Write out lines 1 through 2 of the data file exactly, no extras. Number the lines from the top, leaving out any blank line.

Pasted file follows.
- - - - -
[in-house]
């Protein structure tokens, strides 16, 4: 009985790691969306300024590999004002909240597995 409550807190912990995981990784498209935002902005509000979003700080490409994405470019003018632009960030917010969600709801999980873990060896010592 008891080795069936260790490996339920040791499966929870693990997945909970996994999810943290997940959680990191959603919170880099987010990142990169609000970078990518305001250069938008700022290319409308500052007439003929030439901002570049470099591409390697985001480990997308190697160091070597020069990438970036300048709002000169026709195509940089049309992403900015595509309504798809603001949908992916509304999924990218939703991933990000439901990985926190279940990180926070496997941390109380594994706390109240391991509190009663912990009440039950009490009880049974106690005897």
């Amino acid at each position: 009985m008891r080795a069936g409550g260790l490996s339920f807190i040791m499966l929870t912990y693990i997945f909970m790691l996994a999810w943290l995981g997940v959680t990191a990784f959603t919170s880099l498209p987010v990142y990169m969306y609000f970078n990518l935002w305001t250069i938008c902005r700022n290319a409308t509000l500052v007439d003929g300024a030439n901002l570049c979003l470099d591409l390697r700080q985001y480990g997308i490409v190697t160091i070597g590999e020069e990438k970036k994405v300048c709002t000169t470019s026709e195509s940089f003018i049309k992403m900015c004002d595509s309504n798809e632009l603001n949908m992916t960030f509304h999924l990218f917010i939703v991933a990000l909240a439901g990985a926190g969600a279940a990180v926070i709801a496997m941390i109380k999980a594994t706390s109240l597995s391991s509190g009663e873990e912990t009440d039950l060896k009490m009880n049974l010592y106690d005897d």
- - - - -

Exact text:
[in-house]
């Protein structure tokens, strides 16, 4: 009985790691969306300024590999004002909240597995 409550807190912990995981990784498209935002902005509000979003700080490409994405470019003018632009960030917010969600709801999980873990060896010592 008891080795069936260790490996339920040791499966929870693990997945909970996994999810943290997940959680990191959603919170880099987010990142990169609000970078990518305001250069938008700022290319409308500052007439003929030439901002570049470099591409390697985001480990997308190697160091070597020069990438970036300048709002000169026709195509940089049309992403900015595509309504798809603001949908992916509304999924990218939703991933990000439901990985926190279940990180926070496997941390109380594994706390109240391991509190009663912990009440039950009490009880049974106690005897």